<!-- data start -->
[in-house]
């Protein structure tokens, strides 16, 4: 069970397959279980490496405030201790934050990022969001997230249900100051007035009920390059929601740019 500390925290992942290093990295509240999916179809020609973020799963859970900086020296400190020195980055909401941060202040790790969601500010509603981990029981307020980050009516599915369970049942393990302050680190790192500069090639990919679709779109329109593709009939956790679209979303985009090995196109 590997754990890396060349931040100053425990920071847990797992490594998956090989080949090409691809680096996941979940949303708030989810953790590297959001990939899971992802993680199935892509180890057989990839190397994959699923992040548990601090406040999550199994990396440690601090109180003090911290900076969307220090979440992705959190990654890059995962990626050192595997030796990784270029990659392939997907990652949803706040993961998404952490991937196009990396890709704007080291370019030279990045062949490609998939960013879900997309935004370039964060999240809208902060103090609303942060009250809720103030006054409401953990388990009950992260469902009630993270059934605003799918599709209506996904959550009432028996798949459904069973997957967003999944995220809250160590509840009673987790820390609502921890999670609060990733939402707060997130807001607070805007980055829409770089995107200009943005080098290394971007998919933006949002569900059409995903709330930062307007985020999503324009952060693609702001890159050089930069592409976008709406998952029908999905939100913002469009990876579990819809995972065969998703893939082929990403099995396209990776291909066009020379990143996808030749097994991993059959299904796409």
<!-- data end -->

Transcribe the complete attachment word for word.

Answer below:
[in-house]
């Protein structure tokens, strides 16, 4: 069970397959279980490496405030201790934050990022969001997230249900100051007035009920390059929601740019 500390925290992942290093990295509240999916179809020609973020799963859970900086020296400190020195980055909401941060202040790790969601500010509603981990029981307020980050009516599915369970049942393990302050680190790192500069090639990919679709779109329109593709009939956790679209979303985009090995196109 590997754990890396060349931040100053425990920071847990797992490594998956090989080949090409691809680096996941979940949303708030989810953790590297959001990939899971992802993680199935892509180890057989990839190397994959699923992040548990601090406040999550199994990396440690601090109180003090911290900076969307220090979440992705959190990654890059995962990626050192595997030796990784270029990659392939997907990652949803706040993961998404952490991937196009990396890709704007080291370019030279990045062949490609998939960013879900997309935004370039964060999240809208902060103090609303942060009250809720103030006054409401953990388990009950992260469902009630993270059934605003799918599709209506996904959550009432028996798949459904069973997957967003999944995220809250160590509840009673987790820390609502921890999670609060990733939402707060997130807001607070805007980055829409770089995107200009943005080098290394971007998919933006949002569900059409995903709330930062307007985020999503324009952060693609702001890159050089930069592409976008709406998952029908999905939100913002469009990876579990819809995972065969998703893939082929990403099995396209990776291909066009020379990143996808030749097994991993059959299904796409």